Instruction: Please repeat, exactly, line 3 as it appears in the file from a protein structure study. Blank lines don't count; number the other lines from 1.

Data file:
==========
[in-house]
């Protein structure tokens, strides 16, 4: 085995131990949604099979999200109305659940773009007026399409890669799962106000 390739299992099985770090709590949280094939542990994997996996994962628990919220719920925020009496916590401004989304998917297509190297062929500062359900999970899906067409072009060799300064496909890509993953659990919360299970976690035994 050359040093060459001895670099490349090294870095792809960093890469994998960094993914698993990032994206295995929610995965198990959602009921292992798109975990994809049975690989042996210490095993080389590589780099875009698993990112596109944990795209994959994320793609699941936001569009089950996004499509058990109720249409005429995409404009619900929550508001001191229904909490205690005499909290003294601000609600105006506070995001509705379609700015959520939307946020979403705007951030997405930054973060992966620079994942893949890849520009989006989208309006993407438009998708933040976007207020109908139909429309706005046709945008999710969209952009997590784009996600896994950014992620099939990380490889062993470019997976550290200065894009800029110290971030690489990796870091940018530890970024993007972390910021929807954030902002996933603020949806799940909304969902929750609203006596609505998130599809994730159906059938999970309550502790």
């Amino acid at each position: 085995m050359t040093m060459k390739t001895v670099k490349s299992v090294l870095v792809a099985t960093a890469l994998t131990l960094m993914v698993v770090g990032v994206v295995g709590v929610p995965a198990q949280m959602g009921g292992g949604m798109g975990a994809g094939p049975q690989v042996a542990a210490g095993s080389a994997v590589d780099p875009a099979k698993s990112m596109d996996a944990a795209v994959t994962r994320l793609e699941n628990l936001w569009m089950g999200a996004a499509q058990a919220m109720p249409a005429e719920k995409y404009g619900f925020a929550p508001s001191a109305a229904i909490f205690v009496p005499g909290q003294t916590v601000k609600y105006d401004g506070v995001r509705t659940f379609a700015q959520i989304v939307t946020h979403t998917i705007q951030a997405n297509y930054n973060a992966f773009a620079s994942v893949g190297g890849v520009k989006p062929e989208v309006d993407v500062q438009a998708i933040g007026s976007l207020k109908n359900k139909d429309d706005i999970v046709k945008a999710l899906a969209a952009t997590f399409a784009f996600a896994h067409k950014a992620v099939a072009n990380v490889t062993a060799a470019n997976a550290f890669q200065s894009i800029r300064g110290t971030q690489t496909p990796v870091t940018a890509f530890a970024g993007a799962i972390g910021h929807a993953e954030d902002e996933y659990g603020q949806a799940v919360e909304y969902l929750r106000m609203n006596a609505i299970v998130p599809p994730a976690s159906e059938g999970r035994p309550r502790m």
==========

């Amino acid at each position: 085995m050359t040093m060459k390739t001895v670099k490349s299992v090294l870095v792809a099985t960093a890469l994998t131990l960094m993914v698993v770090g990032v994206v295995g709590v929610p995965a198990q949280m959602g009921g292992g949604m798109g975990a994809g094939p049975q690989v042996a542990a210490g095993s080389a994997v590589d780099p875009a099979k698993s990112m596109d996996a944990a795209v994959t994962r994320l793609e699941n628990l936001w569009m089950g999200a996004a499509q058990a919220m109720p249409a005429e719920k995409y404009g619900f925020a929550p508001s001191a109305a229904i909490f205690v009496p005499g909290q003294t916590v601000k609600y105006d401004g506070v995001r509705t659940f379609a700015q959520i989304v939307t946020h979403t998917i705007q951030a997405n297509y930054n973060a992966f773009a620079s994942v893949g190297g890849v520009k989006p062929e989208v309006d993407v500062q438009a998708i933040g007026s976007l207020k109908n359900k139909d429309d706005i999970v046709k945008a999710l899906a969209a952009t997590f399409a784009f996600a896994h067409k950014a992620v099939a072009n990380v490889t062993a060799a470019n997976a550290f890669q200065s894009i800029r300064g110290t971030q690489t496909p990796v870091t940018a890509f530890a970024g993007a799962i972390g910021h929807a993953e954030d902002e996933y659990g603020q949806a799940v919360e909304y969902l929750r106000m609203n006596a609505i299970v998130p599809p994730a976690s159906e059938g999970r035994p309550r502790m």